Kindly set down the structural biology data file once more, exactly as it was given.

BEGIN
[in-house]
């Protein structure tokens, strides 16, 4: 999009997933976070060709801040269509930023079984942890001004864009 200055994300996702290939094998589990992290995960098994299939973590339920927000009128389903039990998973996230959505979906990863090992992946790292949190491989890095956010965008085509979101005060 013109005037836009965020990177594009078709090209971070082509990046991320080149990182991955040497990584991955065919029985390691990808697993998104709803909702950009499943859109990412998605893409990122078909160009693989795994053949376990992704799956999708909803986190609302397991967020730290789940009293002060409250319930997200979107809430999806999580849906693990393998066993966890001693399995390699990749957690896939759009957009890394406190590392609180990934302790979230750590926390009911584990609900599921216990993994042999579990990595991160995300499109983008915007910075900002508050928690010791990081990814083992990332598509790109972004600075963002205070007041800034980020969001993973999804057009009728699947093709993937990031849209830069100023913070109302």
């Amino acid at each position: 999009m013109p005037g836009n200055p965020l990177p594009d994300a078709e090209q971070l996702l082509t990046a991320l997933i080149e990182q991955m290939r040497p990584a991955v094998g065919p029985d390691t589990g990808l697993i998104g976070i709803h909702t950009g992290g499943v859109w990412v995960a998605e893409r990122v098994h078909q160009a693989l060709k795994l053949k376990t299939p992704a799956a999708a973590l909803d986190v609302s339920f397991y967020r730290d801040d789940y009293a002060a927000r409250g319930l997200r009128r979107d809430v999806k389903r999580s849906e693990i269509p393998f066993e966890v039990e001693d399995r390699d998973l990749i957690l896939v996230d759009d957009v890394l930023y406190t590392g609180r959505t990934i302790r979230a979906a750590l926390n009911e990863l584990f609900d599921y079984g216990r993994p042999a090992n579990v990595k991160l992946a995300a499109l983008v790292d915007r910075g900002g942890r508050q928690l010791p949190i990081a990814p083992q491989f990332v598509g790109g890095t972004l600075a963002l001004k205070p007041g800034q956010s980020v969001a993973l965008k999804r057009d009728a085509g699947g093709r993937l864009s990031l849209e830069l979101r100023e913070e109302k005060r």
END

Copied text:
[in-house]
């Protein structure tokens, strides 16, 4: 999009997933976070060709801040269509930023079984942890001004864009 200055994300996702290939094998589990992290995960098994299939973590339920927000009128389903039990998973996230959505979906990863090992992946790292949190491989890095956010965008085509979101005060 013109005037836009965020990177594009078709090209971070082509990046991320080149990182991955040497990584991955065919029985390691990808697993998104709803909702950009499943859109990412998605893409990122078909160009693989795994053949376990992704799956999708909803986190609302397991967020730290789940009293002060409250319930997200979107809430999806999580849906693990393998066993966890001693399995390699990749957690896939759009957009890394406190590392609180990934302790979230750590926390009911584990609900599921216990993994042999579990990595991160995300499109983008915007910075900002508050928690010791990081990814083992990332598509790109972004600075963002205070007041800034980020969001993973999804057009009728699947093709993937990031849209830069100023913070109302």
């Amino acid at each position: 999009m013109p005037g836009n200055p965020l990177p594009d994300a078709e090209q971070l996702l082509t990046a991320l997933i080149e990182q991955m290939r040497p990584a991955v094998g065919p029985d390691t589990g990808l697993i998104g976070i709803h909702t950009g992290g499943v859109w990412v995960a998605e893409r990122v098994h078909q160009a693989l060709k795994l053949k376990t299939p992704a799956a999708a973590l909803d986190v609302s339920f397991y967020r730290d801040d789940y009293a002060a927000r409250g319930l997200r009128r979107d809430v999806k389903r999580s849906e693990i269509p393998f066993e966890v039990e001693d399995r390699d998973l990749i957690l896939v996230d759009d957009v890394l930023y406190t590392g609180r959505t990934i302790r979230a979906a750590l926390n009911e990863l584990f609900d599921y079984g216990r993994p042999a090992n579990v990595k991160l992946a995300a499109l983008v790292d915007r910075g900002g942890r508050q928690l010791p949190i990081a990814p083992q491989f990332v598509g790109g890095t972004l600075a963002l001004k205070p007041g800034q956010s980020v969001a993973l965008k999804r057009d009728a085509g699947g093709r993937l864009s990031l849209e830069l979101r100023e913070e109302k005060r």